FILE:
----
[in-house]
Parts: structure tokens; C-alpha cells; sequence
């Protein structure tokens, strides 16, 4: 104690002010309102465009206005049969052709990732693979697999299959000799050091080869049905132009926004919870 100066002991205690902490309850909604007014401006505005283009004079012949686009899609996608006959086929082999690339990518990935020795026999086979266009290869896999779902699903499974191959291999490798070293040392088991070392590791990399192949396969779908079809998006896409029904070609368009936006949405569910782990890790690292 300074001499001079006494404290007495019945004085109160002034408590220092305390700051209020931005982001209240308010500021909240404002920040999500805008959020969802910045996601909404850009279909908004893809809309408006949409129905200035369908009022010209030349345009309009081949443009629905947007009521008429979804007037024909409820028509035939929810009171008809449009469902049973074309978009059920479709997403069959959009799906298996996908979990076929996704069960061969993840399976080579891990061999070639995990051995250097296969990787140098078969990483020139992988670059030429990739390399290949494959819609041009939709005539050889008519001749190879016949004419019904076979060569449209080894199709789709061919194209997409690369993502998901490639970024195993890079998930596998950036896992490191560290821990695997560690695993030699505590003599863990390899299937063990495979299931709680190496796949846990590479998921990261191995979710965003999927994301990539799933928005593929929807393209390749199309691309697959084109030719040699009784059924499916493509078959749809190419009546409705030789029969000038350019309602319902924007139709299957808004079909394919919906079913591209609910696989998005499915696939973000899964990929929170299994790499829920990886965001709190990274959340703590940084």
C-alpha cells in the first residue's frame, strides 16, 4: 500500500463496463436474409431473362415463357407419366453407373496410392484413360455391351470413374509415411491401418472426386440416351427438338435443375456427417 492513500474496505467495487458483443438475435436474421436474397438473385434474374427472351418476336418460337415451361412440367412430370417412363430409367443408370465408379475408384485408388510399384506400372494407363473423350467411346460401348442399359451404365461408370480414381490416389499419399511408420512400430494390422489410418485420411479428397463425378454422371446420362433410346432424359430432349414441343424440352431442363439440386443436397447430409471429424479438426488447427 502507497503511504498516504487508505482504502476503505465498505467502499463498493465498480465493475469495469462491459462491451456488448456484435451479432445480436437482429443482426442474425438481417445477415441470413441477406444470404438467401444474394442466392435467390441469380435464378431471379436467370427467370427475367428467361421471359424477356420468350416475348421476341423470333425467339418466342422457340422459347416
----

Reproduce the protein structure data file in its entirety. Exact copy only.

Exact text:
[in-house]
Parts: structure tokens; C-alpha cells; sequence
């Protein structure tokens, strides 16, 4: 104690002010309102465009206005049969052709990732693979697999299959000799050091080869049905132009926004919870 100066002991205690902490309850909604007014401006505005283009004079012949686009899609996608006959086929082999690339990518990935020795026999086979266009290869896999779902699903499974191959291999490798070293040392088991070392590791990399192949396969779908079809998006896409029904070609368009936006949405569910782990890790690292 300074001499001079006494404290007495019945004085109160002034408590220092305390700051209020931005982001209240308010500021909240404002920040999500805008959020969802910045996601909404850009279909908004893809809309408006949409129905200035369908009022010209030349345009309009081949443009629905947007009521008429979804007037024909409820028509035939929810009171008809449009469902049973074309978009059920479709997403069959959009799906298996996908979990076929996704069960061969993840399976080579891990061999070639995990051995250097296969990787140098078969990483020139992988670059030429990739390399290949494959819609041009939709005539050889008519001749190879016949004419019904076979060569449209080894199709789709061919194209997409690369993502998901490639970024195993890079998930596998950036896992490191560290821990695997560690695993030699505590003599863990390899299937063990495979299931709680190496796949846990590479998921990261191995979710965003999927994301990539799933928005593929929807393209390749199309691309697959084109030719040699009784059924499916493509078959749809190419009546409705030789029969000038350019309602319902924007139709299957808004079909394919919906079913591209609910696989998005499915696939973000899964990929929170299994790499829920990886965001709190990274959340703590940084």
C-alpha cells in the first residue's frame, strides 16, 4: 500500500463496463436474409431473362415463357407419366453407373496410392484413360455391351470413374509415411491401418472426386440416351427438338435443375456427417 492513500474496505467495487458483443438475435436474421436474397438473385434474374427472351418476336418460337415451361412440367412430370417412363430409367443408370465408379475408384485408388510399384506400372494407363473423350467411346460401348442399359451404365461408370480414381490416389499419399511408420512400430494390422489410418485420411479428397463425378454422371446420362433410346432424359430432349414441343424440352431442363439440386443436397447430409471429424479438426488447427 502507497503511504498516504487508505482504502476503505465498505467502499463498493465498480465493475469495469462491459462491451456488448456484435451479432445480436437482429443482426442474425438481417445477415441470413441477406444470404438467401444474394442466392435467390441469380435464378431471379436467370427467370427475367428467361421471359424477356420468350416475348421476341423470333425467339418466342422457340422459347416